The Centers for Disease Control and Prevention (CDC) are likely to add the COVID-19 vaccine to the immunization schedule for children and adolescents. Last week, an advisory panel voted unanimously to recommend the COVID-19 vaccines for all Americans ages 6 months and older, and the full agency is almost certain to sign off on this decision.
Such a move would not automatically make the vaccines mandatory for children: In theory, CDC guidance is optional. But in practice, many municipalities will be inclined to require whatever the CDC recommends. During the pandemic, cities and states controlled by Democratic political figures frequently rubber-stamped federal health officials' extremely cautious coronavirus recommendations relating to masks, social distancing, and lockdowns. Blue municipalities took their cues from their local health departments, which in turn copied the CDC's guidance wholesale into formal policy. When frustrated, caution-weary constituents would ask their local officials about timelines for getting rid of mask mandates and reopening schools, their answer was usually something like, "When the CDC says so."
This means that adding the COVID-19 vaccine to the childhood immunization schedule will create a tremendous incentive for blue states to require it for public school children. This would be a profound mistake.
In general, the rationale for vaccine mandates is public health: Public school children are required to get vaccinated for measles, for instance, in order to prevent the spread of measles to other, more vulnerable individuals. This same logic does not hold for the COVID-19 vaccines, which have largely failed to prevent the spread of infection, particularly for the COVID-19 variants. The vaccines do a tremendous job of preventing elderly and at-risk people from suffering severe illness and dying, but most children are spared the worst effects of COVID-19, anyway—particularly if they were already infected, which is the case for nearly nine out of every 10 kids, according to the CDC.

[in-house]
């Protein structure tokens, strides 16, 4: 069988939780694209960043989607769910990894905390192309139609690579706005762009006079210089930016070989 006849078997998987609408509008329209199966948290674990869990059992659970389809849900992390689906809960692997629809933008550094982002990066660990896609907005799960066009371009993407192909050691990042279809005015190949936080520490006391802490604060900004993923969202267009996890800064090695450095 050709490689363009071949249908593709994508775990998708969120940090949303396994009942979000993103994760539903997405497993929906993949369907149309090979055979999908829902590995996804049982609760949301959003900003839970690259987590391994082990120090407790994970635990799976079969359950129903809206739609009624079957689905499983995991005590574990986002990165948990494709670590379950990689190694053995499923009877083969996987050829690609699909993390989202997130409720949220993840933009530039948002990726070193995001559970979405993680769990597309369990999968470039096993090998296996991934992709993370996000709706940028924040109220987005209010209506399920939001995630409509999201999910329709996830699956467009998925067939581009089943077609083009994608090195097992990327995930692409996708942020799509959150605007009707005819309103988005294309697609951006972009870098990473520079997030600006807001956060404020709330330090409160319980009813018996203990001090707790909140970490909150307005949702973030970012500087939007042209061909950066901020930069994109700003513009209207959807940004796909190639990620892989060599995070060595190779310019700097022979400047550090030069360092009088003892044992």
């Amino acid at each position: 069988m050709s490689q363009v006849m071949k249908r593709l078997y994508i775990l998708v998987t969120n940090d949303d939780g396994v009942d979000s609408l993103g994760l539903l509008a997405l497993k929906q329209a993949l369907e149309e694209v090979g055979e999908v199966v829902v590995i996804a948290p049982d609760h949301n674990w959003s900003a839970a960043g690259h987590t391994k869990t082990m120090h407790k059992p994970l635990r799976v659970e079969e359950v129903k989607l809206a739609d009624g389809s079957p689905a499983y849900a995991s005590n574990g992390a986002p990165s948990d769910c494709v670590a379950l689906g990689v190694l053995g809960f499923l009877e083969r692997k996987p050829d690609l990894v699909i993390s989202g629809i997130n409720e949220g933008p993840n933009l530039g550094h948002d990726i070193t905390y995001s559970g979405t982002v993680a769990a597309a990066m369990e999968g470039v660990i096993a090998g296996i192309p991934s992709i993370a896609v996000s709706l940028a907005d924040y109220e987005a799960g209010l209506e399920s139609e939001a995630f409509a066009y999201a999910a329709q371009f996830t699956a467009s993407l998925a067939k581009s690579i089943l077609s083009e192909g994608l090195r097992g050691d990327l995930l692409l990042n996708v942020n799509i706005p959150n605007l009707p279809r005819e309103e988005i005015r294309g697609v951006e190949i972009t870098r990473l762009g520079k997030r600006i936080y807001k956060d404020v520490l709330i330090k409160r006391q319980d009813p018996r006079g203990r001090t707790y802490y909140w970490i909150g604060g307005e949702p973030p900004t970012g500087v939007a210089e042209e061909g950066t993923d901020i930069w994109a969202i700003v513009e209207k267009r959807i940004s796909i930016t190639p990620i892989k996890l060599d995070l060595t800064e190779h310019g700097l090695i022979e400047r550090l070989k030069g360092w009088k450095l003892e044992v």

Some European countries have looked at the data and determined that there isn't enough net benefit to merit childhood vaccination. Denmark, for instance, is no longer recommending COVID-19 vaccines for otherwise healthy young people under the age of 18. This is not because Denmark's government was overtaken by anti-vaxers, but rather because there are reasonable arguments both for and against the policy. Thus, leaving the matter to individual families and their doctors is wise. Indeed, even in the U.S., less than 40 percent of kids under the age of 11 have received the vaccine. Most parents have evidently decided that this course of action is not strictly necessary for their children, and there is nothing wrong with that.
Requiring children to get the COVID-19 vaccine could, on the other hand, create several problems. Parents who are disinclined to give their children the COVID-19 vaccine might start to wonder whether the other vaccines on the childhood immunization schedule are similarly unnecessary—which could have dire results for public health. Unvaccinated children might simply end up dropping out of school, which would worsen the pandemic-driven crisis of learning loss. Low-income students and students of color will be hardest hit; attempts by Washington, D.C., to require public school children to get jabbed were delayed after it became clear that a disproportionate number of unvaccinated black and brown young people would be banned from school under such a policy.
"If mandates become the norm, unvaccinated children will be displaced to virtual school, home school, or perhaps no school at all," writes Vinay Prasad, a health researcher and professor of epidemiology at the University of California, San Francisco. "The harm to kids from substandard education—after nearly two years of disruption—far exceeds any gains from compliance."
Some states have already signaled that they will not require the COVID-19 vaccine of school children, even if the CDC schedules it. Given the reality of COVID-19—most children already have some protection from it, and getting vaccinated does not substantially prevent outbreaks of it—this is the right move.
Let individual families talk to their doctors about vaccinating their children and make this decision on a case-by-case basis. The government does not have a legitimate rationale for butting in.